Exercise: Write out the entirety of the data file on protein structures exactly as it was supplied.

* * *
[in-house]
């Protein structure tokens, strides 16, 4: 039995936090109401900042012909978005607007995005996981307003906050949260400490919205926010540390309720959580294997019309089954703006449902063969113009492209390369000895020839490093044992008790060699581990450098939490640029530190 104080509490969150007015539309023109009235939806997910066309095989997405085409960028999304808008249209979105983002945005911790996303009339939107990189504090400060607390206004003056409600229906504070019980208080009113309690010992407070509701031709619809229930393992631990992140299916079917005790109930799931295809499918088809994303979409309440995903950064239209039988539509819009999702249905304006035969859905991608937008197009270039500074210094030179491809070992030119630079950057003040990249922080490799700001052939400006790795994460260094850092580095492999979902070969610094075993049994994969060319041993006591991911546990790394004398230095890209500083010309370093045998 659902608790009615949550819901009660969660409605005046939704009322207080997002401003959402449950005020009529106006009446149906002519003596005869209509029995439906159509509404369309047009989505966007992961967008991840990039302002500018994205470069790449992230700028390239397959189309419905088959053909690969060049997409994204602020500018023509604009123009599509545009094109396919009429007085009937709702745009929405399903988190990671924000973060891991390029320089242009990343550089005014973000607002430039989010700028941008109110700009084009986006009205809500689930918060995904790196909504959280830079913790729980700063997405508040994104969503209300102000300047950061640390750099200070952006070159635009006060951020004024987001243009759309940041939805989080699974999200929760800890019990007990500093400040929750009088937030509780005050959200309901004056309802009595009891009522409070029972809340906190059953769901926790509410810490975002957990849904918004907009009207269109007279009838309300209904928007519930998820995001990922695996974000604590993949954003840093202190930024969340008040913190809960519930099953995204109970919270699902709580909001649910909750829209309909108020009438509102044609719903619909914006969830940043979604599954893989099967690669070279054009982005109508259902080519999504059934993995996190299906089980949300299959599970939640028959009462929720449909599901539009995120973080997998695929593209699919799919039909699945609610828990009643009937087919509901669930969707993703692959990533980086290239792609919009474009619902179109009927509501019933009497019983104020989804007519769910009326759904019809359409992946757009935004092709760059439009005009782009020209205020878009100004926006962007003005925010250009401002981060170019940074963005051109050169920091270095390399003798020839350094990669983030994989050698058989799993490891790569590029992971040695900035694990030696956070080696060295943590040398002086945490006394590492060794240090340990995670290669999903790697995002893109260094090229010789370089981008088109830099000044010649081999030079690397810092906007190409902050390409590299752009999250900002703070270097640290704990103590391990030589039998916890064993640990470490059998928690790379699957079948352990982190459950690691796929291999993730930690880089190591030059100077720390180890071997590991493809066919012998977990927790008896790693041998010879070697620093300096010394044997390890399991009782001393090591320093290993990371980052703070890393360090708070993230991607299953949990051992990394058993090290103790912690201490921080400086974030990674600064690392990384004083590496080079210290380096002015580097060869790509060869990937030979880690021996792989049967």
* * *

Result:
[in-house]
């Protein structure tokens, strides 16, 4: 039995936090109401900042012909978005607007995005996981307003906050949260400490919205926010540390309720959580294997019309089954703006449902063969113009492209390369000895020839490093044992008790060699581990450098939490640029530190 104080509490969150007015539309023109009235939806997910066309095989997405085409960028999304808008249209979105983002945005911790996303009339939107990189504090400060607390206004003056409600229906504070019980208080009113309690010992407070509701031709619809229930393992631990992140299916079917005790109930799931295809499918088809994303979409309440995903950064239209039988539509819009999702249905304006035969859905991608937008197009270039500074210094030179491809070992030119630079950057003040990249922080490799700001052939400006790795994460260094850092580095492999979902070969610094075993049994994969060319041993006591991911546990790394004398230095890209500083010309370093045998 659902608790009615949550819901009660969660409605005046939704009322207080997002401003959402449950005020009529106006009446149906002519003596005869209509029995439906159509509404369309047009989505966007992961967008991840990039302002500018994205470069790449992230700028390239397959189309419905088959053909690969060049997409994204602020500018023509604009123009599509545009094109396919009429007085009937709702745009929405399903988190990671924000973060891991390029320089242009990343550089005014973000607002430039989010700028941008109110700009084009986006009205809500689930918060995904790196909504959280830079913790729980700063997405508040994104969503209300102000300047950061640390750099200070952006070159635009006060951020004024987001243009759309940041939805989080699974999200929760800890019990007990500093400040929750009088937030509780005050959200309901004056309802009595009891009522409070029972809340906190059953769901926790509410810490975002957990849904918004907009009207269109007279009838309300209904928007519930998820995001990922695996974000604590993949954003840093202190930024969340008040913190809960519930099953995204109970919270699902709580909001649910909750829209309909108020009438509102044609719903619909914006969830940043979604599954893989099967690669070279054009982005109508259902080519999504059934993995996190299906089980949300299959599970939640028959009462929720449909599901539009995120973080997998695929593209699919799919039909699945609610828990009643009937087919509901669930969707993703692959990533980086290239792609919009474009619902179109009927509501019933009497019983104020989804007519769910009326759904019809359409992946757009935004092709760059439009005009782009020209205020878009100004926006962007003005925010250009401002981060170019940074963005051109050169920091270095390399003798020839350094990669983030994989050698058989799993490891790569590029992971040695900035694990030696956070080696060295943590040398002086945490006394590492060794240090340990995670290669999903790697995002893109260094090229010789370089981008088109830099000044010649081999030079690397810092906007190409902050390409590299752009999250900002703070270097640290704990103590391990030589039998916890064993640990470490059998928690790379699957079948352990982190459950690691796929291999993730930690880089190591030059100077720390180890071997590991493809066919012998977990927790008896790693041998010879070697620093300096010394044997390890399991009782001393090591320093290993990371980052703070890393360090708070993230991607299953949990051992990394058993090290103790912690201490921080400086974030990674600064690392990384004083590496080079210290380096002015580097060869790509060869990937030979880690021996792989049967």